Attackers open fire on US consulate in Istanbul, Turkey; blast at police station injures 10

Member of Turkish SWAT team stand near destroyed cars after a explosion in Istanbul, Turkey, on Aug 10, 2015.
Member of Turkish SWAT team stand near destroyed cars after a explosion in Istanbul, Turkey, on Aug 10, 2015. PHOTO: EPA

ISTANBUL (Reuters) - Two attackers opened fire on the United States consulate building in Turkey's biggest city, Istanbul, on Monday, and fled when the police shot back, broadcaster CNN Turk said, while 10 people were injured in a car bombing at a police station overnight, weeks after Turkey launched what it described as a"synchronised war on terror".

Police armed with automatic rifles cordoned off streets around the US consulate in the Sariyer district on the European side of the city, following the gun attack there.

Local media reports said two attackers, one man and one woman, fled after police fired back. There were no immediate reports of civilian injuries.

Broadcaster NTV said police later detained the female suspect, who was wounded in the gunfire.

Overnight, a vehicle laden with explosives was used in the attack on the police station in the Istanbul district of Sultanbeyli at around 1am on Monday, injuring three police officers and seven civilians, police said.

Broadcaster CNN Turk said two gunmen and a senior officer from the police bomb squad, who rushed to the scene, were killed in a firefight that continued into Monday morning in the district on the Asian side of the Bosphorus waterway dividing Istanbul.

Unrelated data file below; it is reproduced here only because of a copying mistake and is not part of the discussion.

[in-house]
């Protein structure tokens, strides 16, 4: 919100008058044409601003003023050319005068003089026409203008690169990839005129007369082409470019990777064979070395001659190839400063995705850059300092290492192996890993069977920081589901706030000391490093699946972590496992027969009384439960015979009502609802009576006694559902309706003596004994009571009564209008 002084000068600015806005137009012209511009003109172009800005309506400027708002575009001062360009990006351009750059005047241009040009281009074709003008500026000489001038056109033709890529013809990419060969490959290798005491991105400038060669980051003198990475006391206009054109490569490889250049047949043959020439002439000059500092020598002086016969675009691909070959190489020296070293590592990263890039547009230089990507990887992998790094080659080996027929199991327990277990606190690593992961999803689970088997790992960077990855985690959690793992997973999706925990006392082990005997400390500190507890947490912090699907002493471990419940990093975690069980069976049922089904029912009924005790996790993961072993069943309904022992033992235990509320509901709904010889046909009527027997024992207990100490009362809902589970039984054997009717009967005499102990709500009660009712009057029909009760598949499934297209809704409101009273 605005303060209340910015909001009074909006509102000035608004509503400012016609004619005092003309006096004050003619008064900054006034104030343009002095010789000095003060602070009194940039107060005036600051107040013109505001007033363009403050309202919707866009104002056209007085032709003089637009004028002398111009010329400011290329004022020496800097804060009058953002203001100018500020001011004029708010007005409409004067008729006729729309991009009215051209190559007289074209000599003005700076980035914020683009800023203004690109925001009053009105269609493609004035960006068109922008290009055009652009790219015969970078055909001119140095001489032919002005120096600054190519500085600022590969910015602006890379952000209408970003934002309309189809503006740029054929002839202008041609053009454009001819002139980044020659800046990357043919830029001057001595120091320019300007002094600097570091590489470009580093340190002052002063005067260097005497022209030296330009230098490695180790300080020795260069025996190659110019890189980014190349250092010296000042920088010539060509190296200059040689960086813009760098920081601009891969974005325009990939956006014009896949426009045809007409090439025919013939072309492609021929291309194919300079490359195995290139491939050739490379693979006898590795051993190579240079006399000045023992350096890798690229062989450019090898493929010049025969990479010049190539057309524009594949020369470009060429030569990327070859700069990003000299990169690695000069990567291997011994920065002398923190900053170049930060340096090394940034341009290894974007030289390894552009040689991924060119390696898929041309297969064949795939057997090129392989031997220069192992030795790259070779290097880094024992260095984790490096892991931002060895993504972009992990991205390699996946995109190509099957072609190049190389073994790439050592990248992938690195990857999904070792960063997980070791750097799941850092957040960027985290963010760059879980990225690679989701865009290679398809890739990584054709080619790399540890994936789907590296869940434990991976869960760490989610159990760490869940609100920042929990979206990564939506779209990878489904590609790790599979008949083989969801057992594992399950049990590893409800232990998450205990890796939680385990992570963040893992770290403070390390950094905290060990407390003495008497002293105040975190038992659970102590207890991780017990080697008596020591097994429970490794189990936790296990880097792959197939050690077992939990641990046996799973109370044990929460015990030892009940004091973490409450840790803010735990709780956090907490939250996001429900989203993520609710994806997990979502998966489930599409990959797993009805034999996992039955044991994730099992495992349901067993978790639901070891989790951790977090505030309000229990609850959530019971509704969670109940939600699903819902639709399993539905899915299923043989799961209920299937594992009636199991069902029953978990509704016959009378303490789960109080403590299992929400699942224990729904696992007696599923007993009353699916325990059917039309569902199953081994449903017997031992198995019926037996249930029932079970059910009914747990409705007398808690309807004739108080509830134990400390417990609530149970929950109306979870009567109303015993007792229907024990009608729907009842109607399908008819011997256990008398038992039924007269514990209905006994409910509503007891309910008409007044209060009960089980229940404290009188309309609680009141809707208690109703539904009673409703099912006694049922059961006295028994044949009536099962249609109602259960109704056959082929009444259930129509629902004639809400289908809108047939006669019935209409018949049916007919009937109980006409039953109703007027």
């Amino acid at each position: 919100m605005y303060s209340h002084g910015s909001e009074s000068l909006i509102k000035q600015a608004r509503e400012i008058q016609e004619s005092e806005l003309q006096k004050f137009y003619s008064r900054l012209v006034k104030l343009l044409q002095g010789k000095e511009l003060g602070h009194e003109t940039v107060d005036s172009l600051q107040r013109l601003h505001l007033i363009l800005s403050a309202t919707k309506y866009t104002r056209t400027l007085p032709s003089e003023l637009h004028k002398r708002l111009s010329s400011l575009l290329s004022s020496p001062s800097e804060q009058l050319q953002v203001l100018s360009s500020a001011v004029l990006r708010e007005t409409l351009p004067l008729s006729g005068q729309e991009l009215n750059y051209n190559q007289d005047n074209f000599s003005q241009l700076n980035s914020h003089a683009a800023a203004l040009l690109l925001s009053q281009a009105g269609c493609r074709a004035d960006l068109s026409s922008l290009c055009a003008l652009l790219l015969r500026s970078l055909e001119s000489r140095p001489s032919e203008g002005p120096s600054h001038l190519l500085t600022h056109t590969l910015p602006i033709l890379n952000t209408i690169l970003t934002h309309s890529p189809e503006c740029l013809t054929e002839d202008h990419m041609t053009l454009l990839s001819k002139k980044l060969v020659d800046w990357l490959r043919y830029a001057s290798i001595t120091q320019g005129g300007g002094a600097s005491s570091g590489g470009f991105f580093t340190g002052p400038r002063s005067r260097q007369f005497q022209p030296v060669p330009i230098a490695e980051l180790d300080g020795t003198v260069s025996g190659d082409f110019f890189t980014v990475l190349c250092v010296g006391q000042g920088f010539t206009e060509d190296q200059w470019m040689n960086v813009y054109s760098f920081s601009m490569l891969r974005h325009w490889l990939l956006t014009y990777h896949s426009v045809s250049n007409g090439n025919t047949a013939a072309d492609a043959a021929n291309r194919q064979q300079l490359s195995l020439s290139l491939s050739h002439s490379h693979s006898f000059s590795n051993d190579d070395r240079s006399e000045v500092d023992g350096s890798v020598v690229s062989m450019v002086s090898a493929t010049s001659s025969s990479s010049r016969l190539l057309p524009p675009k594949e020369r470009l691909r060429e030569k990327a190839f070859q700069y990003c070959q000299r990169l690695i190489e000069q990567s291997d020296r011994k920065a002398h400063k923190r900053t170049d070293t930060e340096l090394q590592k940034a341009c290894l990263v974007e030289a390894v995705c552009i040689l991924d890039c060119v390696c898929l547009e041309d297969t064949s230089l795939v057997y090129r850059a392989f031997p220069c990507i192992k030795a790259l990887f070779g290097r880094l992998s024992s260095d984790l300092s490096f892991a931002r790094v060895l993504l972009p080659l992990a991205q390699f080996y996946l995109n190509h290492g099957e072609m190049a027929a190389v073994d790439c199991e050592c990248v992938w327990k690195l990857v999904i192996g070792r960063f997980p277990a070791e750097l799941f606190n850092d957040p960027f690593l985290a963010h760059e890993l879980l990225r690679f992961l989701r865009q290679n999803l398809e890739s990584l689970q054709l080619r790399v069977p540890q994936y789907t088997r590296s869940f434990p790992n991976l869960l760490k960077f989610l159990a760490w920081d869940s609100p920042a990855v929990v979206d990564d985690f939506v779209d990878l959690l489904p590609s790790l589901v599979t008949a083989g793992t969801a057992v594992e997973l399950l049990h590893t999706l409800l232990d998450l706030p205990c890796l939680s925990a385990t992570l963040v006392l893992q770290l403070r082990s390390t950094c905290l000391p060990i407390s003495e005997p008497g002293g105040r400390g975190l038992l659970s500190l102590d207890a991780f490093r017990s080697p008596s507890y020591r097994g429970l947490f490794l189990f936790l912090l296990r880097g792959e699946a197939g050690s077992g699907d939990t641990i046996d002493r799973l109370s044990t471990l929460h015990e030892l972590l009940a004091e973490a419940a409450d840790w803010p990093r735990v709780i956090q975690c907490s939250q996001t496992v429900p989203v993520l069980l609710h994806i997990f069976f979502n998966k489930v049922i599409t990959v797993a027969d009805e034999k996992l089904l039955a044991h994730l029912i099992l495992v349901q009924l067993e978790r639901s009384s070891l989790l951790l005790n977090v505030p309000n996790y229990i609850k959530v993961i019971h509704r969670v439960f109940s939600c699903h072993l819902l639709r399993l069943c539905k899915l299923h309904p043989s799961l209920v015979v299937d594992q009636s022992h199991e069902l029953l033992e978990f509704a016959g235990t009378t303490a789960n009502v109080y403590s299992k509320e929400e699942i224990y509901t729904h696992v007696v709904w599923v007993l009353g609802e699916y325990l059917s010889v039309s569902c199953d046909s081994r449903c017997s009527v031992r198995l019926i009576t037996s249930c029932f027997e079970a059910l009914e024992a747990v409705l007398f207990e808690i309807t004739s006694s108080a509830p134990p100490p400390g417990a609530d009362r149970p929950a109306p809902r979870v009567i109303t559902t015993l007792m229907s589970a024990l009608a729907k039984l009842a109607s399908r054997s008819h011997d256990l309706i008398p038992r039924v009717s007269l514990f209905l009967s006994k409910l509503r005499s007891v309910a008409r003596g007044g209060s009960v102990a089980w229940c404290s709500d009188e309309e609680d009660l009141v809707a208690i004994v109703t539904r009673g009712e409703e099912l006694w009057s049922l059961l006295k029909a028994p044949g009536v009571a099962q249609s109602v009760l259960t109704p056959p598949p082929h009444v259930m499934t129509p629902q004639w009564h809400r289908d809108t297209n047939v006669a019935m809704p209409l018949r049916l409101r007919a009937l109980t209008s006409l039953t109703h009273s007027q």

Istanbul police headquarters confirmed in a statement that three police officers and seven civilians were wounded in the blast, but gave no death toll.

Turkey has been in a heightened state of alert since it launched what officials described as a "synchronised war on terror" last month, including air strikes against Islamic State in Iraq and Syria fighters in Syria and Kurdish militants in northern Iraq, and the detention of hundreds of suspects at home.

US diplomatic missions have been targeted in Turkey in the past.

The far-leftist Revolutionary People's Liberation Army-Front (DHKP-C), whose members are among those detained in recent weeks, claimed responsibility for a suicide bombing at the US embassy in Ankara in 2013 which killed a Turkish security guard.